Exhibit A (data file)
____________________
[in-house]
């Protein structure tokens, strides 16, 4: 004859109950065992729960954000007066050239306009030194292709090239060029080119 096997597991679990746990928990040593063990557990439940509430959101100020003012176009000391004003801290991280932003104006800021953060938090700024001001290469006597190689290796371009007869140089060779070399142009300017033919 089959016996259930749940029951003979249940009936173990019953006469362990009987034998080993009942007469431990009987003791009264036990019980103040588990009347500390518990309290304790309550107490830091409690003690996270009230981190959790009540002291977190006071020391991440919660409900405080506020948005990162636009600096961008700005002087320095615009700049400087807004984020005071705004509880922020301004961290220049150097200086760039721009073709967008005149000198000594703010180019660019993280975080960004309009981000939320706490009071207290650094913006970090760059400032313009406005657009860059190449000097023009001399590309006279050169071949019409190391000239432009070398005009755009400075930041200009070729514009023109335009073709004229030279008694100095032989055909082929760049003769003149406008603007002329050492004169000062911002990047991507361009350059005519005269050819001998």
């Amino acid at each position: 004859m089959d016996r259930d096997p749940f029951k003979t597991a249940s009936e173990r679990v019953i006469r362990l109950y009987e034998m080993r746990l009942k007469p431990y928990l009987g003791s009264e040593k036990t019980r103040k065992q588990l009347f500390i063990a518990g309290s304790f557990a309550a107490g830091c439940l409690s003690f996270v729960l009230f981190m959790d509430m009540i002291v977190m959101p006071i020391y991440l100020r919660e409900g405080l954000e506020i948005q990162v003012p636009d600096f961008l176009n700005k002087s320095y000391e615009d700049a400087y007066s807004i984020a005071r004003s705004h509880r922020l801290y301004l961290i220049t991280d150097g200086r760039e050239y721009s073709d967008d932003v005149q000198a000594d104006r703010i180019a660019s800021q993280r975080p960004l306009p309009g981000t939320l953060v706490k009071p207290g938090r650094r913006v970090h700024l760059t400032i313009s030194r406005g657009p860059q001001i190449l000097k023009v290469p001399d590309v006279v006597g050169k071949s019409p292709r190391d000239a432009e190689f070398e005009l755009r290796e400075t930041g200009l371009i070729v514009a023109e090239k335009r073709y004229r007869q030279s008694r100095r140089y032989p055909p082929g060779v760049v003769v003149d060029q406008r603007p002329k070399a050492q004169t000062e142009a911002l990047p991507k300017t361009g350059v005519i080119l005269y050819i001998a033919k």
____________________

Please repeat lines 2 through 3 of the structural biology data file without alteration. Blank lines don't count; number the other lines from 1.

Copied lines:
């Protein structure tokens, strides 16, 4: 004859109950065992729960954000007066050239306009030194292709090239060029080119 096997597991679990746990928990040593063990557990439940509430959101100020003012176009000391004003801290991280932003104006800021953060938090700024001001290469006597190689290796371009007869140089060779070399142009300017033919 089959016996259930749940029951003979249940009936173990019953006469362990009987034998080993009942007469431990009987003791009264036990019980103040588990009347500390518990309290304790309550107490830091409690003690996270009230981190959790009540002291977190006071020391991440919660409900405080506020948005990162636009600096961008700005002087320095615009700049400087807004984020005071705004509880922020301004961290220049150097200086760039721009073709967008005149000198000594703010180019660019993280975080960004309009981000939320706490009071207290650094913006970090760059400032313009406005657009860059190449000097023009001399590309006279050169071949019409190391000239432009070398005009755009400075930041200009070729514009023109335009073709004229030279008694100095032989055909082929760049003769003149406008603007002329050492004169000062911002990047991507361009350059005519005269050819001998």
């Amino acid at each position: 004859m089959d016996r259930d096997p749940f029951k003979t597991a249940s009936e173990r679990v019953i006469r362990l109950y009987e034998m080993r746990l009942k007469p431990y928990l009987g003791s009264e040593k036990t019980r103040k065992q588990l009347f500390i063990a518990g309290s304790f557990a309550a107490g830091c439940l409690s003690f996270v729960l009230f981190m959790d509430m009540i002291v977190m959101p006071i020391y991440l100020r919660e409900g405080l954000e506020i948005q990162v003012p636009d600096f961008l176009n700005k002087s320095y000391e615009d700049a400087y007066s807004i984020a005071r004003s705004h509880r922020l801290y301004l961290i220049t991280d150097g200086r760039e050239y721009s073709d967008d932003v005149q000198a000594d104006r703010i180019a660019s800021q993280r975080p960004l306009p309009g981000t939320l953060v706490k009071p207290g938090r650094r913006v970090h700024l760059t400032i313009s030194r406005g657009p860059q001001i190449l000097k023009v290469p001399d590309v006279v006597g050169k071949s019409p292709r190391d000239a432009e190689f070398e005009l755009r290796e400075t930041g200009l371009i070729v514009a023109e090239k335009r073709y004229r007869q030279s008694r100095r140089y032989p055909p082929g060779v760049v003769v003149d060029q406008r603007p002329k070399a050492q004169t000062e142009a911002l990047p991507k300017t361009g350059v005519i080119l005269y050819i001998a033919k």